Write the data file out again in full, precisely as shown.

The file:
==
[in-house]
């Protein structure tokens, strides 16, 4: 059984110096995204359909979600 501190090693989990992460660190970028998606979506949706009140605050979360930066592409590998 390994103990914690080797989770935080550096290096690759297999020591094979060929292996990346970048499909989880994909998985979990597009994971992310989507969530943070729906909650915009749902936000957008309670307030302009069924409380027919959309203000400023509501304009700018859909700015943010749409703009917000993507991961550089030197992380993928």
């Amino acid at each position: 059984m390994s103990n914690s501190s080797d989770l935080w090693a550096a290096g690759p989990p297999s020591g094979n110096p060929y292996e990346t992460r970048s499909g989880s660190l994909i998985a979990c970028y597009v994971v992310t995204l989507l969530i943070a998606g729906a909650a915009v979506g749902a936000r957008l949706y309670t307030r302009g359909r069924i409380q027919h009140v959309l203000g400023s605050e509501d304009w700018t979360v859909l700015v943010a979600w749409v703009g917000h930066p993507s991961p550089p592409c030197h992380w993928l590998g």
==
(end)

[in-house]
């Protein structure tokens, strides 16, 4: 059984110096995204359909979600 501190090693989990992460660190970028998606979506949706009140605050979360930066592409590998 390994103990914690080797989770935080550096290096690759297999020591094979060929292996990346970048499909989880994909998985979990597009994971992310989507969530943070729906909650915009749902936000957008309670307030302009069924409380027919959309203000400023509501304009700018859909700015943010749409703009917000993507991961550089030197992380993928």
């Amino acid at each position: 059984m390994s103990n914690s501190s080797d989770l935080w090693a550096a290096g690759p989990p297999s020591g094979n110096p060929y292996e990346t992460r970048s499909g989880s660190l994909i998985a979990c970028y597009v994971v992310t995204l989507l969530i943070a998606g729906a909650a915009v979506g749902a936000r957008l949706y309670t307030r302009g359909r069924i409380q027919h009140v959309l203000g400023s605050e509501d304009w700018t979360v859909l700015v943010a979600w749409v703009g917000h930066p993507s991961p550089p592409c030197h992380w993928l590998g």